8 free agent signings that would be fun to see the Cardinals make

The St. Louis Cardinals are likely a completed team for 2024. Let's just have a little fun with these free-agent signings.
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Former Cardinals

Kolten Wong

Kolten Wong was with the St. Louis Cardinals for the first eight of his eleven professional seasons. Wong was able to secure an extension during his arbitration years, and he was most known for his savvy defensive plays. His best offensive season with the Cardinals was in 2019 where he slashed .285/.361/.423 for an OPS+ of 108.

A reunion with Wonger would be more so for nostalgic reasons. Brendan Donovan and Nolan Gorman will have their hands full at second base, and Tommy Edman and Matt Carpenter can spell either or fill in due to injuries. Kolten Wong was admittedly one of my favorite players of the 2010s, so I would love to see him come back to the Cardinals for one more year. He is only thirty-three, so it's likely that he won't retire anytime soon.

Trevor Rosenthal

The fellas over on the Noot News Podcast and here on Redbird Rants have been clamoring for a Trevor Rosenthal signing for months now. Rosenthal, also thirty-three, is returning from Tommy John surgery last year. Rosenthal expects to be ready to play again at some point this summer.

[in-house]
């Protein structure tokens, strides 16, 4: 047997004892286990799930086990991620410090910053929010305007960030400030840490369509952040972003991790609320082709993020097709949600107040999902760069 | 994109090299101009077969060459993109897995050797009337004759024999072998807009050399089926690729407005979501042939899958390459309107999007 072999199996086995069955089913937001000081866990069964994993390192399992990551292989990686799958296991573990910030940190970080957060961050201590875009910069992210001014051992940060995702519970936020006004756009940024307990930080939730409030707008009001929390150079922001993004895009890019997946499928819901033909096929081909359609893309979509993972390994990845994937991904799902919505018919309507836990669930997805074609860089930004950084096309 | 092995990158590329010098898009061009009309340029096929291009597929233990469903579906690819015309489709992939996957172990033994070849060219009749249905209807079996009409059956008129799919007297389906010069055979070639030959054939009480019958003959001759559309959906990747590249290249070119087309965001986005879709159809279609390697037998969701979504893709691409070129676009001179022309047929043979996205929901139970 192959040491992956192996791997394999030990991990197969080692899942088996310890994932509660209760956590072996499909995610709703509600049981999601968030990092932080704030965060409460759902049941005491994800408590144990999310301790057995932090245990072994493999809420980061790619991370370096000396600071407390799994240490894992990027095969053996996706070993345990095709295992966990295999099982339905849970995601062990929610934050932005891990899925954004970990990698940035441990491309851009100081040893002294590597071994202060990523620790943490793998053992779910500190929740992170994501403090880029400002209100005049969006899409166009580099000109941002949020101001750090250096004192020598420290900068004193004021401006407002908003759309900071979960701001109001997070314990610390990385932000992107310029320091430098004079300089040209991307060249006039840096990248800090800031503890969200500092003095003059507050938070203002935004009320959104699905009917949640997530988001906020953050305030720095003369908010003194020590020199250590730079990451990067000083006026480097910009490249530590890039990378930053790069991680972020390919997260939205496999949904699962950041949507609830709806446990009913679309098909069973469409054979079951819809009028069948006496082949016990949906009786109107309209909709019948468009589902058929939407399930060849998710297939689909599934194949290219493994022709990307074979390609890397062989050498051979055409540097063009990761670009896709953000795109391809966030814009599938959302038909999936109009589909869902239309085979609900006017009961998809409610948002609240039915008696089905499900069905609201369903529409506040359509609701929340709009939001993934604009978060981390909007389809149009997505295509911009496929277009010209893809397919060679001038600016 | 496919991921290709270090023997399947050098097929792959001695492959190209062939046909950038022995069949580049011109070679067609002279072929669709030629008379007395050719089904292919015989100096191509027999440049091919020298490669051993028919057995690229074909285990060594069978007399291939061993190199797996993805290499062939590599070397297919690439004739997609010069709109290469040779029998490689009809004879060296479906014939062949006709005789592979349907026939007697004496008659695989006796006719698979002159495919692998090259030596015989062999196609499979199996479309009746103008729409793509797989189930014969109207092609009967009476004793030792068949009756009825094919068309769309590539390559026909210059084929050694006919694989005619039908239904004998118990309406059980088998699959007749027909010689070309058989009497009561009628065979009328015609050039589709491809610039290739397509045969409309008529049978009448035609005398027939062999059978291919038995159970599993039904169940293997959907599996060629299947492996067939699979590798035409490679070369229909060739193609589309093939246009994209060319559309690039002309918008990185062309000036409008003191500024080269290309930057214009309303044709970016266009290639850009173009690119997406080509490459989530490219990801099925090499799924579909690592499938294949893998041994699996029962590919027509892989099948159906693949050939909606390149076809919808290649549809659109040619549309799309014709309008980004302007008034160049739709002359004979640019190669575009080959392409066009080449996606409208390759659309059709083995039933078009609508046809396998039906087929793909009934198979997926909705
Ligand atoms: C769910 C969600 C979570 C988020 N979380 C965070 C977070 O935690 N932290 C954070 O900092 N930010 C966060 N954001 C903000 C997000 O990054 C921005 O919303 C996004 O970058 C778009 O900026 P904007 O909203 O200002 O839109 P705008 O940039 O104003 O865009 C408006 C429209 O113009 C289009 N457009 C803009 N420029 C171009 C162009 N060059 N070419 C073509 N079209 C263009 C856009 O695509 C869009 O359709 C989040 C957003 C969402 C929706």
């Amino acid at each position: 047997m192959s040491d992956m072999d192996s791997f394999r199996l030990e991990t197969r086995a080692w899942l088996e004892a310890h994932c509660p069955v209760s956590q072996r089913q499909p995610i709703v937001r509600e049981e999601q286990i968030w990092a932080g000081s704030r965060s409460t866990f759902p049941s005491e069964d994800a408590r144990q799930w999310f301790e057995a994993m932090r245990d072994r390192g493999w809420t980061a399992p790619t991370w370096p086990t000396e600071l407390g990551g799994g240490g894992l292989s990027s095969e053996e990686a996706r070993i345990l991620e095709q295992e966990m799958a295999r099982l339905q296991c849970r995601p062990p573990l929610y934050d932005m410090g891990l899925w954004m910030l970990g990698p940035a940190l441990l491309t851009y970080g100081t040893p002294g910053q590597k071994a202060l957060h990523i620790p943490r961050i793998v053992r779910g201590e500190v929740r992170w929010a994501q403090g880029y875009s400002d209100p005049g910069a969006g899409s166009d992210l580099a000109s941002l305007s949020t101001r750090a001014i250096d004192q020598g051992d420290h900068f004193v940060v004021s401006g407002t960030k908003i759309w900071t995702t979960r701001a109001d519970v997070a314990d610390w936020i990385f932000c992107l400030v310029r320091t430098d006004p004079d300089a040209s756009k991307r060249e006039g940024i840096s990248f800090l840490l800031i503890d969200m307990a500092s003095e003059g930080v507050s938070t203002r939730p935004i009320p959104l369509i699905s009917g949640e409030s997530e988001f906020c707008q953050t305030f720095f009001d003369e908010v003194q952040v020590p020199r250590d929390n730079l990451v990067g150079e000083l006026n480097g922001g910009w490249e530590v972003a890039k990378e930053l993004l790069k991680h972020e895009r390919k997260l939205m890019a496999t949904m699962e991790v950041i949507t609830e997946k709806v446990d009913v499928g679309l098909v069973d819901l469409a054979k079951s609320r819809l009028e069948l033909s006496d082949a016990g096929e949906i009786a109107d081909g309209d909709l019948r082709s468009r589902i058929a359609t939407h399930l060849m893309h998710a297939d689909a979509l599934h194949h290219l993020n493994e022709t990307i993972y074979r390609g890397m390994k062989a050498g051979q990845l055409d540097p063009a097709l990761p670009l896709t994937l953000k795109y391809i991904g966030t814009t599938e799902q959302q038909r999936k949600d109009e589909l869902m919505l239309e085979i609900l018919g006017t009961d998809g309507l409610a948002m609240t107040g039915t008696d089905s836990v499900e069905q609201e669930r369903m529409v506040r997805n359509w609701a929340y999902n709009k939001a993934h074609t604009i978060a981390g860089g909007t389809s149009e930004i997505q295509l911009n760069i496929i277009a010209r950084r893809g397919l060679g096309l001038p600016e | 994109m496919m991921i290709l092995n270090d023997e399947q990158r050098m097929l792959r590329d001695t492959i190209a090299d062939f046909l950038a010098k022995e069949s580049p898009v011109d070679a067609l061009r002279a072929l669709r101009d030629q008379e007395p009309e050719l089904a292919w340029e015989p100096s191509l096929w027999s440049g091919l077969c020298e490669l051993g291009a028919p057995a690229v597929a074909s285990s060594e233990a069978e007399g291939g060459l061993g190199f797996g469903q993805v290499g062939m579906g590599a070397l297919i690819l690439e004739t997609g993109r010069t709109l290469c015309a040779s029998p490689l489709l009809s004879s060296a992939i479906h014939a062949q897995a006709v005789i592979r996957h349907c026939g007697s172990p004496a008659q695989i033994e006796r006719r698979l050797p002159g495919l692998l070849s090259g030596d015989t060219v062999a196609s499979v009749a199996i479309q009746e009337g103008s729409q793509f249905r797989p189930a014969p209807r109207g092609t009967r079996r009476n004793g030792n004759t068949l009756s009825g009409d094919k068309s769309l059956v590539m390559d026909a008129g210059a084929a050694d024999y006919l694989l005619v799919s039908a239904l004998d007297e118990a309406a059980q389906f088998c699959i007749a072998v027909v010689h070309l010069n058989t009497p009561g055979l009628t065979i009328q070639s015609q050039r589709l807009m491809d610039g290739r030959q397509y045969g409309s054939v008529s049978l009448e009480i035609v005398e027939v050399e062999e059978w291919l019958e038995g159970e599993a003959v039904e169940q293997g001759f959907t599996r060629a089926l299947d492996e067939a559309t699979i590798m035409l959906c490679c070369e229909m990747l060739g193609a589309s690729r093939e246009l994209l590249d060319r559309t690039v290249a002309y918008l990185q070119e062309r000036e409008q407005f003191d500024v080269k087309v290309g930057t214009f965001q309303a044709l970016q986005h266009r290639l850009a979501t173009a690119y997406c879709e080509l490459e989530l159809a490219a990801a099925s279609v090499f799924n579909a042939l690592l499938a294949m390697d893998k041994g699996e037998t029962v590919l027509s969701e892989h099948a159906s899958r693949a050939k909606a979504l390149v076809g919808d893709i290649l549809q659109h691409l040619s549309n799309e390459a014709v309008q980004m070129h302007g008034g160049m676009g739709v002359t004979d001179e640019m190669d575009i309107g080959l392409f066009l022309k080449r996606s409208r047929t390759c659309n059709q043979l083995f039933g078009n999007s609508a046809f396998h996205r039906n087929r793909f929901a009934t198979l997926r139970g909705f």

In the past, Trevor Rosenthal has shown interest in returning to the place where he started his career. He hasn't logged major league innings since 2020 with the Padres, but in his prime, Rosenthal was known for high strikeout rates, a wicked fastball, and strong peripherals. The Cardinals could offer Trevor Rosenthal a minor league contract, thus making it a low-risk expenditure.

Brad Miller

Brad Miller is a journeyman. He started his career in Seattle, then spent some time in Tampa Bay, Milwaukee, Cleveland, and Philadelphia before spending one season in St. Louis. He returned to Philly in 2021, and he has spent the last two seasons playing for the Texas Rangers.

Brad Miller, for as brief as his stint was in St. Louis, was quite effective in the COVD-shortened 2020 season. Miller, thirty-four now, slashed .232/.357/.451 that year, but he was able to hit seven home runs in only forty-eight games. His exit velocities are typically near the top of percentile charts, and he has shown a propensity to draw walks and avoid strikeouts for his career.

Miller is exclusively a designated hitter at this point in his career, but he could theoretically fill in at third base, first base, or second base in an extreme pinch. In an even more extreme pinch, Brad Miller could even pitch. He has pitched two innings in his career, and he has given up three earned runs. Brad Miller likely won't play much, but he was an exciting player during his short tenure in St. Louis, and if I had to watch a position player pitch (aside from Masyn Winn), Miller would be my pick.

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